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Study Guide

ANTH 242 Study Guide - Comprehensive Final Guide: Ambulatory Blood Pressure, Cortisol Awakening Response, Sphygmomanometer


Department
Anthropology
Course Code
ANTH 242
Professor
Gary D.James
Study Guide
Final

Page:
of 45
Binghamton
ANTH 242
FINAL EXAM
STUDY GUIDE
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September 28th Anthropology Notes:
Women in NYC:
History: As the 1980s began other than the studies of Oxfordshire, there were few other studies
evaluating “stress” hormones in real life, and none that directly assessed the relationship in the
diurnal changes in the hormones and diurnal changes in blood pressure for the purpose of
determining how people became hypertensive.
-Specifically there was very little information on the question, “How do people develop high
blood pressure?” or more specifically, “Where do hypertensive people come from?”
-It was obvious that all people with high blood pressure had normal blood pressure at some point
in their lives, but the process of how it got to be high remained a mystery.
-Life stress was thought to be an important contributor, and while there were theories as to how it
happened, there was virtually no data or observations to back any of it up.
Study of Women in New York City: -In 1985 a proposal was made to the NIH to conduct a study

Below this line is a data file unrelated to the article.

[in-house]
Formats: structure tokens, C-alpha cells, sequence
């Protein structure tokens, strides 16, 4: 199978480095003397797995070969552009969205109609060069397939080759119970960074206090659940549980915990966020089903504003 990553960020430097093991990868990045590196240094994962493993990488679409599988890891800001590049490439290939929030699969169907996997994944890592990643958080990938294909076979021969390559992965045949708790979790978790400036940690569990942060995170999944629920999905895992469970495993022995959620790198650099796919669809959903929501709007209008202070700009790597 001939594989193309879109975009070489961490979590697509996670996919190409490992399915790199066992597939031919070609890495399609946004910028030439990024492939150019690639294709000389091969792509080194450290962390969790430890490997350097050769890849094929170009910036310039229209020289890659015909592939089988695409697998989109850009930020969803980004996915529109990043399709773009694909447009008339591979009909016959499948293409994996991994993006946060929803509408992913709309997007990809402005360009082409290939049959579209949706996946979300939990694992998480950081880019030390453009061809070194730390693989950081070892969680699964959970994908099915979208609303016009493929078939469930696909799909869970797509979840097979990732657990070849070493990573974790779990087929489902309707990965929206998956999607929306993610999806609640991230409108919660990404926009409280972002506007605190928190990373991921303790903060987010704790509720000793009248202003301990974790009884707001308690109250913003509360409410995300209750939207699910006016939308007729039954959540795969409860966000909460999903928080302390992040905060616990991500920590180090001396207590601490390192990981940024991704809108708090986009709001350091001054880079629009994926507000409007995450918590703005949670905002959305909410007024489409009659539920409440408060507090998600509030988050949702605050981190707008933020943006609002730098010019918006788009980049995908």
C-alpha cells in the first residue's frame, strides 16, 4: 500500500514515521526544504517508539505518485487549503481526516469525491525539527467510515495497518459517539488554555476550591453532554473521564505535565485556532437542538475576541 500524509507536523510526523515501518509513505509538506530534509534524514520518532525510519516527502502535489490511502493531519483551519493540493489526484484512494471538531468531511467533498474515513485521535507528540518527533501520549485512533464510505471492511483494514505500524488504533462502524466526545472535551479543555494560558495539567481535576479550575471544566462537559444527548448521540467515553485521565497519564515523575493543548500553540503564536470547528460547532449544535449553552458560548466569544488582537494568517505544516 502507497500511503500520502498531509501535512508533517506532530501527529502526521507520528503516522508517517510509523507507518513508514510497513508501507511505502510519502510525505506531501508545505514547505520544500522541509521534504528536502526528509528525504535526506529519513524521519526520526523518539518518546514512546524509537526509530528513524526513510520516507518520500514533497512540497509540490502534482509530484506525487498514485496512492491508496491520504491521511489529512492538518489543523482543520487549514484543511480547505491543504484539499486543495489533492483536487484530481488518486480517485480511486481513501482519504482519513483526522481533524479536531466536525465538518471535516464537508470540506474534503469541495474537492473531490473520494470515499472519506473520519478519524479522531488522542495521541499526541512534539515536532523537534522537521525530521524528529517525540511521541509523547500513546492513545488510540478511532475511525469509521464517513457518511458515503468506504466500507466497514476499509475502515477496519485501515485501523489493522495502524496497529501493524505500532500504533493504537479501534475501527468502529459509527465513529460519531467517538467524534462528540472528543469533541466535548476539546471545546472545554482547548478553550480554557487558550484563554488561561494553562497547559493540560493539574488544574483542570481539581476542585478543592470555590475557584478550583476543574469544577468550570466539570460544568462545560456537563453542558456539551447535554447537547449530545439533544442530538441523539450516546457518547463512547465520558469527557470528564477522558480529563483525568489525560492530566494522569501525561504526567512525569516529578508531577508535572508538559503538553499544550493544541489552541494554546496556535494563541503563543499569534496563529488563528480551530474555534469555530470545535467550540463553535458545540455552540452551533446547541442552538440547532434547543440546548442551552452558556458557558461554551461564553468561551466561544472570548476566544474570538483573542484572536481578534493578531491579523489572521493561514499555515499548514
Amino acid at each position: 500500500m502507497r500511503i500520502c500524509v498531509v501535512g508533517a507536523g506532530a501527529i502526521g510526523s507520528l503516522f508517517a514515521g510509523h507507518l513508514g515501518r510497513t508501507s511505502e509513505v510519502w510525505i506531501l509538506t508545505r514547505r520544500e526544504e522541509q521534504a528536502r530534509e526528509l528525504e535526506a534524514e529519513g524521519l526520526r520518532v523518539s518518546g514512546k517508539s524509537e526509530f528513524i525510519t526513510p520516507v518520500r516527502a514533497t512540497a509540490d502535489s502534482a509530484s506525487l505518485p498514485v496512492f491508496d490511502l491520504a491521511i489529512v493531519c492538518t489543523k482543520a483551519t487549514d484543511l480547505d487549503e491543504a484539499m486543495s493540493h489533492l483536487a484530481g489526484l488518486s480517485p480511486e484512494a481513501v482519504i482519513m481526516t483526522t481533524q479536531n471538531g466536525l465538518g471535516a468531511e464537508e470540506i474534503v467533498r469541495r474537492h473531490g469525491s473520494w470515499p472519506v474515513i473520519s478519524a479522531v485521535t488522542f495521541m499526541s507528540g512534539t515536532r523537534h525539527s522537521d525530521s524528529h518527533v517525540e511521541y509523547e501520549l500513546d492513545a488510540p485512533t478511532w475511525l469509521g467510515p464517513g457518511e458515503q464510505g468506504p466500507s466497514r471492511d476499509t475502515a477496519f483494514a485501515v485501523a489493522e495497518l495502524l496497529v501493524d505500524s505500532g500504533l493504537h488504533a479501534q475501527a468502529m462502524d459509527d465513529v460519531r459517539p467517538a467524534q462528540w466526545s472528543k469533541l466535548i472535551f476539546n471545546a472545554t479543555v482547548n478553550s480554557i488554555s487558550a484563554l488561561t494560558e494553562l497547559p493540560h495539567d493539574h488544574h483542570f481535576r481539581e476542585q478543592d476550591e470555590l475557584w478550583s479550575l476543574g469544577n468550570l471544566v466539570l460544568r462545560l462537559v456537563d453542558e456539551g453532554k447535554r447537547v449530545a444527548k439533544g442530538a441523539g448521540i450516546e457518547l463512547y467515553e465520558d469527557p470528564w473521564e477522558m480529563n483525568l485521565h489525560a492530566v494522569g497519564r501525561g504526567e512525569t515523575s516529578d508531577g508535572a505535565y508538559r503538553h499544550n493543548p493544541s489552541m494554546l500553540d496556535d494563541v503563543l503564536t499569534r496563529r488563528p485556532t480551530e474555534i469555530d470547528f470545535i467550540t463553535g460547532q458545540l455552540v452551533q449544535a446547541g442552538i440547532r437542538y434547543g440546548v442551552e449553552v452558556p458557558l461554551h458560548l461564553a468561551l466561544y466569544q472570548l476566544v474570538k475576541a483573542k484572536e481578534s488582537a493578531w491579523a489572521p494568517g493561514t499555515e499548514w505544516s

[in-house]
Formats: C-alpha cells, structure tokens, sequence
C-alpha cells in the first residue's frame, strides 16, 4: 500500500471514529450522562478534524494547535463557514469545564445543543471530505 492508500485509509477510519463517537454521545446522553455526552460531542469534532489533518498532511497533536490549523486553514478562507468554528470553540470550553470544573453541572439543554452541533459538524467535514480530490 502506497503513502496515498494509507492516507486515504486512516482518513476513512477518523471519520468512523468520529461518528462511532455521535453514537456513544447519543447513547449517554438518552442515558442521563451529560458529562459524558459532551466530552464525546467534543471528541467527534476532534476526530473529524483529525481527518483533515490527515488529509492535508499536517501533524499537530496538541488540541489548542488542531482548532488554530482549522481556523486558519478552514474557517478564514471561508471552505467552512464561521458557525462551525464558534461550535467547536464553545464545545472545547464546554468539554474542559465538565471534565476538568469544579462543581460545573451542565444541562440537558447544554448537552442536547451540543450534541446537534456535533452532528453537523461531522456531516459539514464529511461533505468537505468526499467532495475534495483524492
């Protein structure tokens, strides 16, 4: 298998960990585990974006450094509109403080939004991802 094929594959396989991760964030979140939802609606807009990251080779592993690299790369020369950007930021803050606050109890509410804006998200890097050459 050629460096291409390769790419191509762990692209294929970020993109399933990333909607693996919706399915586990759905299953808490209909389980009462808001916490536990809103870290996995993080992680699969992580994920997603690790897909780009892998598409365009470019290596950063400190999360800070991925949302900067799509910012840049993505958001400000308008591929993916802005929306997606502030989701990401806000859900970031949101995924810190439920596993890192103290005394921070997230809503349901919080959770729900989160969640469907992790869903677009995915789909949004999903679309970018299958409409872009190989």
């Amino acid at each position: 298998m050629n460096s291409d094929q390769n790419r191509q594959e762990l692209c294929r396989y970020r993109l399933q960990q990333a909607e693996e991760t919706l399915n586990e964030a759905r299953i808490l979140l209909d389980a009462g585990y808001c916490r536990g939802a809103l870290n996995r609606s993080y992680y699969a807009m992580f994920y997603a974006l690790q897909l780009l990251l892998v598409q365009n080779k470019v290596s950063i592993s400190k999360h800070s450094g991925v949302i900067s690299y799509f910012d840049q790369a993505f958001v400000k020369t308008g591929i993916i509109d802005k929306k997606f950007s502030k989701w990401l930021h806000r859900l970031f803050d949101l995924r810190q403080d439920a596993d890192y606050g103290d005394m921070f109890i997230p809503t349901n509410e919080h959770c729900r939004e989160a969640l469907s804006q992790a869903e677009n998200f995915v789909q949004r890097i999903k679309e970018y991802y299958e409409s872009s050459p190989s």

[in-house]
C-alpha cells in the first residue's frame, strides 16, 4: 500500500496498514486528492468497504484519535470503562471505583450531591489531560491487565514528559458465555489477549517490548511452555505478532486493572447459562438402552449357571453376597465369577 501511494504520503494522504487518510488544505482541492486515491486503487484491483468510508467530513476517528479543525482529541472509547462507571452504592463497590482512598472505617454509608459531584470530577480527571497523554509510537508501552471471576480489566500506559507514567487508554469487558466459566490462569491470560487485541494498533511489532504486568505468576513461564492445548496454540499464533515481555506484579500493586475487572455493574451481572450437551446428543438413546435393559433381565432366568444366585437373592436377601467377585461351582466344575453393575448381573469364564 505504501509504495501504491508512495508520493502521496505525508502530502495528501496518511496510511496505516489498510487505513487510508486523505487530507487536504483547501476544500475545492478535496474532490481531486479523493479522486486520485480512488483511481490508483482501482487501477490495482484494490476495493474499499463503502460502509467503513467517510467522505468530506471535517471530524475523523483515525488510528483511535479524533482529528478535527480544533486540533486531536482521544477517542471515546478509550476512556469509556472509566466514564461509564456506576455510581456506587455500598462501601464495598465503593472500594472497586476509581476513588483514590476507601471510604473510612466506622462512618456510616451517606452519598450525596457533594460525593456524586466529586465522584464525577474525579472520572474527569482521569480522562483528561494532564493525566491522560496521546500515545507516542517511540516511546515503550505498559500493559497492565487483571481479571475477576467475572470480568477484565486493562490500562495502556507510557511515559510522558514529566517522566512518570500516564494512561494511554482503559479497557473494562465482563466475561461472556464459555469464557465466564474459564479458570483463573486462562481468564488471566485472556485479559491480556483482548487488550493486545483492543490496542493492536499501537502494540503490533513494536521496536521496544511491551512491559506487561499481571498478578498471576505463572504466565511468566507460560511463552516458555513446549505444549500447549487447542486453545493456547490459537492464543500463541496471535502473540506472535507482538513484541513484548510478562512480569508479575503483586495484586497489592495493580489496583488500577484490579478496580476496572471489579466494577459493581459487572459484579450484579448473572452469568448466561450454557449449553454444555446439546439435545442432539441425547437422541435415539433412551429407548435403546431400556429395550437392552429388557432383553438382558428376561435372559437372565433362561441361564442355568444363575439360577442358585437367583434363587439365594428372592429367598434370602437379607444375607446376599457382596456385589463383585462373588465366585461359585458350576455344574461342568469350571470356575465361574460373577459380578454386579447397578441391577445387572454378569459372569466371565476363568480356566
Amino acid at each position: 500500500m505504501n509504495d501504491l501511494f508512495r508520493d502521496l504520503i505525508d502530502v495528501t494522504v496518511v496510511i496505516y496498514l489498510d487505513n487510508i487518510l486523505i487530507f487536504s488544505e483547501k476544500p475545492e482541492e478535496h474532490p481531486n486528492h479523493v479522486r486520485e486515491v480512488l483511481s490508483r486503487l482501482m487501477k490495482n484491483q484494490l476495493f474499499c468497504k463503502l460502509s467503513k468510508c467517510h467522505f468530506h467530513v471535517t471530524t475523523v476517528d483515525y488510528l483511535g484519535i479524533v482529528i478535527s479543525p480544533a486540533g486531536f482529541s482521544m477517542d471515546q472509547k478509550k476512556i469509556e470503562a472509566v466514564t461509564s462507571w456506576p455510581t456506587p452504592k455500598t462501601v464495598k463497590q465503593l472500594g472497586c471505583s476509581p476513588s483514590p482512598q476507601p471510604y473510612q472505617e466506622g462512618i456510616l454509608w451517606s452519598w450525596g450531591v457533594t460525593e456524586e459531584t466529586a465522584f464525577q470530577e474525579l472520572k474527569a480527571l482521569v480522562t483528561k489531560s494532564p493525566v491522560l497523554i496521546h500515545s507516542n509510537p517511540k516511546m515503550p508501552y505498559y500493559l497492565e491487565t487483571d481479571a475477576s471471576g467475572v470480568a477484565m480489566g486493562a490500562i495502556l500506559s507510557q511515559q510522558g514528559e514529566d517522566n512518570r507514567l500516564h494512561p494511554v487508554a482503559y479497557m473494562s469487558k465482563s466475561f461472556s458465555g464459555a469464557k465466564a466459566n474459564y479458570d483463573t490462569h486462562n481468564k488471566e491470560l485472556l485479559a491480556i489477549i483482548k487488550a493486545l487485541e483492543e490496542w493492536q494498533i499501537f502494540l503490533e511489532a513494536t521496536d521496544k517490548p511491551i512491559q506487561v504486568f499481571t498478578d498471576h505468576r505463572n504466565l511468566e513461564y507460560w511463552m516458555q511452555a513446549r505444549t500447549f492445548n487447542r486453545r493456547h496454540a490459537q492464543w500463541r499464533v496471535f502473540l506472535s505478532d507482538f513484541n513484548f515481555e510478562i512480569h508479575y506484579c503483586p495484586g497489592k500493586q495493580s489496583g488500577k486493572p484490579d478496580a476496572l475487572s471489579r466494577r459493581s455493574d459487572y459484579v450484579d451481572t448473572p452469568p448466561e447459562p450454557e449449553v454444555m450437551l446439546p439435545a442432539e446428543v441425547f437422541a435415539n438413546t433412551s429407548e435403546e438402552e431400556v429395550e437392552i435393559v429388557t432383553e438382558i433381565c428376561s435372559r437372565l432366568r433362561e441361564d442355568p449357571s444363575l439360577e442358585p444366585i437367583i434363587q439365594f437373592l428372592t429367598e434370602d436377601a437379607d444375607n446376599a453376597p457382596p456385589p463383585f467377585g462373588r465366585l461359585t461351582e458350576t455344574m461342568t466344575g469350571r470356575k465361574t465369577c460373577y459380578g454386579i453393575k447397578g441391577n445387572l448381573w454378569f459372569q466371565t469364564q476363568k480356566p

of life stress in women employed outside the home.
-It focused on 3 main questions:
1). Does blood pressure follow neuroendocrine activity (as reflected in the levels of urinary
catecholamines) during the course of a typical work day?
2). What aspects of daily life contribute most to the variation in blood pressure and
neuroendocrine activity?
3). How do the factors which influence blood pressure and neuroendocrine activity change and
interact over the course of the day?
Study of Women in New York City: -Used a natural experimental design, comparing urinary
epinephrine, urinary epinephrine, and blood pressure at work, at home, and during sleep.
Natural Experimental Design: Ecological Design to Study Microenvironmental Stress:
-Work (Task 1)
-Home (Task 2)
-Sleep (Baseline/Recovery)
-Wasn’t community-based, but rather focused on women who were all employed in similar jobs
(secretaries and technicians) at the same workplace.
-All the women were healthy, had normal blood pressure, and were premenopausal (aged 18-50).
-The first study consisted of 121 women, who were assessed during the fall-winter of 1986-1989.
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